The Discharge Summary: A Prerequisite for Quality Care

August 24, 2007
The Discharge Summary: A Prerequisite for Quality Care

Commentary by Cara Litvin MD, Executive Editor, Clinical Correlations

I frowned as my patient handed over some papers to me at a regularly scheduled follow-up clinic visit. For the second time in a row, he had been admitted to an outside hospital for syncope in the interval between his visits with me. The cryptic discharge summaries provided very little information about his work-up. “Follow-up with primary MD” was scribbled on the latest discharge summary, without any test results provided. My initial instinct was to be…

Read more »

X-Ray Visions: Mystery Quiz

August 22, 2007
X-Ray Visions: Mystery Quiz

A 46 year old male with a past medical history of hypertension presents to the emergency room complaining of constant throbbing epigastric pain for one day. He rates the pain as 7/10, with some radiation to his chest. He reports some mild nausea, but denies diarrhea or constipation.  He does endorse a bloated sensation for the past few days. He has not had any fevers and denies melana or hematochezia.  He is an avid biker and reports unlimited exercise tolerance. He denies any previous history of chest pain.

The patient works as…

Read more »

An Update on Multiple Sclerosis

August 21, 2007
An Update on Multiple Sclerosis

Commentary by Jacqueline Friedman, MD, Clinical Associate Professor of Neurology,  Director, New York Region Veterans Administration Multiple Sclerosis Center of Excellence

Multiple sclerosis (MS), a chronic disease of the central nervous system, is thought to be initiated by an inflammatory phase followed by degeneration of both white and grey matter. While there is no cure, great strides have been made in the past ten years—we now believe that the earlier a diagnosis is suspected and treatment is initiated, the better the long-term course…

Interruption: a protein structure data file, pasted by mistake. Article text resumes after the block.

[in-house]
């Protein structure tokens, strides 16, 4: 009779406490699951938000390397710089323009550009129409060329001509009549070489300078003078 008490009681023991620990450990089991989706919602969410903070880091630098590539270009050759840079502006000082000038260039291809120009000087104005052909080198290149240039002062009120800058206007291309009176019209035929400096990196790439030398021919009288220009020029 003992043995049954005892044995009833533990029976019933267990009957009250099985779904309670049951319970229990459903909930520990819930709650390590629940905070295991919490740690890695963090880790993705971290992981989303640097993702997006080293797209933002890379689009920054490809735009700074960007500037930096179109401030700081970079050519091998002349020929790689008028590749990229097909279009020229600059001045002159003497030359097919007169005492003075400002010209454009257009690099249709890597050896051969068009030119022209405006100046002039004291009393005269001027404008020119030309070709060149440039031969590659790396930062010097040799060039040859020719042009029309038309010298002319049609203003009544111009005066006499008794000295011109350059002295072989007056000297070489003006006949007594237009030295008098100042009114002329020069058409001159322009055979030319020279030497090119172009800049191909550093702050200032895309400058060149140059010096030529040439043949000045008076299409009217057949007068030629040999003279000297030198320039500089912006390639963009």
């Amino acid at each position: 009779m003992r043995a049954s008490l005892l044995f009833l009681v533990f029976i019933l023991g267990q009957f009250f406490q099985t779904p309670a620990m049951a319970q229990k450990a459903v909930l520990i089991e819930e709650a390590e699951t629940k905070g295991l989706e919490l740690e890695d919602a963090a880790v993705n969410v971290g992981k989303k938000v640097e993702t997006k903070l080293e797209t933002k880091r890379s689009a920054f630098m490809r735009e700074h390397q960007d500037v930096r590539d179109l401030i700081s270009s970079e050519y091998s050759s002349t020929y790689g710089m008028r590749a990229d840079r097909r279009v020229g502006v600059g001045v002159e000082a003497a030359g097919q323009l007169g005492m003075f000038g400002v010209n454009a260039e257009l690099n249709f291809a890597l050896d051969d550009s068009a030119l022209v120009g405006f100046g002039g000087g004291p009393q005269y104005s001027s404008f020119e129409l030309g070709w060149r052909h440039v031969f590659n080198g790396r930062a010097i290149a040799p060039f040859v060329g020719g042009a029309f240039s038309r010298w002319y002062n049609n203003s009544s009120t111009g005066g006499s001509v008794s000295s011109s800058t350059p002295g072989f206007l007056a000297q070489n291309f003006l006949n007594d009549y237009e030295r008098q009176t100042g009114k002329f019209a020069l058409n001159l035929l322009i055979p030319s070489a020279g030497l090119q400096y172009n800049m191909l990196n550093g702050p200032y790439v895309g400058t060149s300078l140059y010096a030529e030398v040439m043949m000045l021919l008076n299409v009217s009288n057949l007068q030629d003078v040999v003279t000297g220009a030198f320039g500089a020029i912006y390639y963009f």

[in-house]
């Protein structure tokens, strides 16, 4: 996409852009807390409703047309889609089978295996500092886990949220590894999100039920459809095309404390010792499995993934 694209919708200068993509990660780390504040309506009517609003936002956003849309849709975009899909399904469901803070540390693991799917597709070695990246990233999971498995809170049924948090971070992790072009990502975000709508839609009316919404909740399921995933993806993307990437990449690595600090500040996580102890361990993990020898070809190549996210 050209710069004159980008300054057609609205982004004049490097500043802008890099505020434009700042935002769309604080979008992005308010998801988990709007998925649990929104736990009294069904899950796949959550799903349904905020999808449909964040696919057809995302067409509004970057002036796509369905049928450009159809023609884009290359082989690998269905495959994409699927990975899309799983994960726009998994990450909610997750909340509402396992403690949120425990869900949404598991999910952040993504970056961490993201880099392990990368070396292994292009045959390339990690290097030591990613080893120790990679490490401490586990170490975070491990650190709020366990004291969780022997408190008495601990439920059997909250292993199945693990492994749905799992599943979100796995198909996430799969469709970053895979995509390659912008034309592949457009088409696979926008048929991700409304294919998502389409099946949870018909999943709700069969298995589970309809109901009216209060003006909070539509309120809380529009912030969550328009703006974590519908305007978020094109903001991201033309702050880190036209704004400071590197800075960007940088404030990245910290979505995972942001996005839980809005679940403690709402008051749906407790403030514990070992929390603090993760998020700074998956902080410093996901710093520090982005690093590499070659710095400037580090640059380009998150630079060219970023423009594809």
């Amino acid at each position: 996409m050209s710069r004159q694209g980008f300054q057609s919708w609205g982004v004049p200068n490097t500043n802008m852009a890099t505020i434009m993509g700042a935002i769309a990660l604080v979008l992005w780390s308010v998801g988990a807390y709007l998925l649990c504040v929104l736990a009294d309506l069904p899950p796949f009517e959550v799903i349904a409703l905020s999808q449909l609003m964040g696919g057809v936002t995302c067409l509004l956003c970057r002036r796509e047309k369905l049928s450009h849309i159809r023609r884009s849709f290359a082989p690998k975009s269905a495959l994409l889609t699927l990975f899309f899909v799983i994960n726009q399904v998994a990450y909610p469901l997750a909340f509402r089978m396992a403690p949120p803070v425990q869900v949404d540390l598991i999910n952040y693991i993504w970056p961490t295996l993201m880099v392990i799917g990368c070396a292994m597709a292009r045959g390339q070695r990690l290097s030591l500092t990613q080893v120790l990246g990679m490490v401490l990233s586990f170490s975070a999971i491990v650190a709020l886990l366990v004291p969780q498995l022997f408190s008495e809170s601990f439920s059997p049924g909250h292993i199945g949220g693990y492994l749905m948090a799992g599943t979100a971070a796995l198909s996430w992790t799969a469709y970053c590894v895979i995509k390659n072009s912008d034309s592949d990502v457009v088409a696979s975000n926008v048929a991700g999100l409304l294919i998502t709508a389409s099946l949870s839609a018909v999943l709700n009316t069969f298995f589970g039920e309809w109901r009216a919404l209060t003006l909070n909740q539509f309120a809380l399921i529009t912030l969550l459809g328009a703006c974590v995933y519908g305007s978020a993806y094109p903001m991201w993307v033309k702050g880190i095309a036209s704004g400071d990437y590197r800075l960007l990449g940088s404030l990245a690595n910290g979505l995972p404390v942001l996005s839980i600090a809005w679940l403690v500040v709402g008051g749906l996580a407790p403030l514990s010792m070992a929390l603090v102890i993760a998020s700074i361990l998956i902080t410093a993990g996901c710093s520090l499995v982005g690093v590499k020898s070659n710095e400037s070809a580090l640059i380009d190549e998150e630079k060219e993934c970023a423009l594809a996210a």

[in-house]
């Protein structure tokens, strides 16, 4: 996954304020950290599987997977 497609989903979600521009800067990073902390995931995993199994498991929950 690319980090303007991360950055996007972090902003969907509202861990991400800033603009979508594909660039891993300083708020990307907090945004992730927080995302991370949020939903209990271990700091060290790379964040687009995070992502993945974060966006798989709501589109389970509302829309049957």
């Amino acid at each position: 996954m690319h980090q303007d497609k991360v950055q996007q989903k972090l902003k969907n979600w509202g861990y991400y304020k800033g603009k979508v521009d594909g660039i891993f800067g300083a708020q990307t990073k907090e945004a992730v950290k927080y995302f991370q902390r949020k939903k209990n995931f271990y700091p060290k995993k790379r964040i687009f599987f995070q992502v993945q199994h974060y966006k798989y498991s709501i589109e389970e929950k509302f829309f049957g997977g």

Read more »

Shortcuts-This Week in the Journals

August 20, 2007
Shortcuts-This Week in the Journals

Commentary By: Neil Shapiro, M.D. Editor-in-Chief Clinical Correlations

As summer winds down and the weather prematurely cools off, this weeks shortcuts finds us focusing on the genetics of coumadin treatment, the very controversial hpv vaccine, and the evils of direct to consumer advertising, and to keep us clean we conclude with a bit about antibacterial soaps and what else you can find at your local drugstore…

The front page of the wall street journal picked up an FDA medwatch advisory approving labeling…

Read more »

Reemergence of the Great Imitator: Overview of the Diagnosis and Treatment of Syphilis

August 17, 2007
Reemergence of the Great Imitator: Overview of the Diagnosis and Treatment of Syphilis

Commentary by Rosemary Adamson, PGY2,  Deena Altman PGY-1 and Harold Horowitz, Professor of Medicine, Section of Infectious Diseases 

Syphilis is back! You know the drill: an 80-something year old man presents with dementia and you send the TSH, B12 and RPR and get a head CT, all the while expecting some microvascular disease & age-related cortical volume loss. Imagine my surprise when my VA patient had a positive RPR and then the lumbar puncture returned a positive VDRL. To be fair, he wasn’t…

Read more »

Clinical Pathology Conference 8/16/07

August 16, 2007
Clinical Pathology Conference 8/16/07

Case Presentation By: Marshall Fordyce, Senior Chief Resident

Welcome to the monthly posting of our NYU Department of Medicine’s Clinical Pathology Conference. Use the links below to review the case and the radiological findings. Our faculty and medical students will be attempting to diagnose this unknown case Friday 8/16/07 in the 17 West Conference Room at Bellevue Hospital. Feel free to make your diagnosis by clicking the comment field below. For those who are unable to attend the live conference, we will reveal…

Read more »

Clinical Pharmacology Corner: Beta-Adrenergic Receptors Antagonists

August 14, 2007
Clinical Pharmacology Corner:  Beta-Adrenergic Receptors Antagonists

Commentary by Helen Kourlas, PharmD

Beta-adrenergic receptor antagonists, commonly known as beta-blockers (B-blockers) have been used for decades to treat hypertension, ischemic heart disease and some arrhythmias – and more recently to treat congestive heart failure. (1,2) Typically, B receptors are located in the heart (B1) and in peripheral vessels (B2) and the binding of catecholamines (epinephrine, norepinephrine and dopamine) to B1 receptors produce positive chronotropic and inotropic effects, while the binding of the B2 receptors produce a vasodilatory response in the peripheral…

Read more »

Shortcuts-This Week in the Journals

August 13, 2007
Shortcuts-This Week in the Journals

Commentary By Sean Cavanaugh, M.D. Associate Editor, Clinical Correlations

With the ever-increasing public concern about drug safety, and the profusion of wave-making research into clinical endpoints, occasional very public collisions are inevitable. And so opens this week’s Shortcuts…

Two recent seemingly opposing results were published in the past few weeks concerning the effects of statin therapy on patients with low LDL. Circulation featured a study looking at the safety and clinical outcomes associated with statin therapy in patients with very low LDL…

Read more »